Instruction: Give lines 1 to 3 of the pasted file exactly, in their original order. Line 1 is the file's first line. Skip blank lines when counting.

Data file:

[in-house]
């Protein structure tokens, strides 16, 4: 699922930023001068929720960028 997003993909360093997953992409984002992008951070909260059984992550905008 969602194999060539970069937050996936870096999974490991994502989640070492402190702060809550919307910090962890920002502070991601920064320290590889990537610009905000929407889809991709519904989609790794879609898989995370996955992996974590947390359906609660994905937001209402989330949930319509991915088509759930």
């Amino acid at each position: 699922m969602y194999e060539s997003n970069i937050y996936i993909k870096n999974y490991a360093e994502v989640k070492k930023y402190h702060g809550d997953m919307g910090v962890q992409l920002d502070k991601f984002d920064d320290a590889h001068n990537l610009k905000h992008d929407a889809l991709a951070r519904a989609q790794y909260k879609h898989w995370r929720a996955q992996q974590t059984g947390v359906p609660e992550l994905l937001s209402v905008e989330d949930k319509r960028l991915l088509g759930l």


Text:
[in-house]
């Protein structure tokens, strides 16, 4: 699922930023001068929720960028 997003993909360093997953992409984002992008951070909260059984992550905008 969602194999060539970069937050996936870096999974490991994502989640070492402190702060809550919307910090962890920002502070991601920064320290590889990537610009905000929407889809991709519904989609790794879609898989995370996955992996974590947390359906609660994905937001209402989330949930319509991915088509759930």
């Amino acid at each position: 699922m969602y194999e060539s997003n970069i937050y996936i993909k870096n999974y490991a360093e994502v989640k070492k930023y402190h702060g809550d997953m919307g910090v962890q992409l920002d502070k991601f984002d920064d320290a590889h001068n990537l610009k905000h992008d929407a889809l991709a951070r519904a989609q790794y909260k879609h898989w995370r929720a996955q992996q974590t059984g947390v359906p609660e992550l994905l937001s209402v905008e989330d949930k319509r960028l991915l088509g759930l």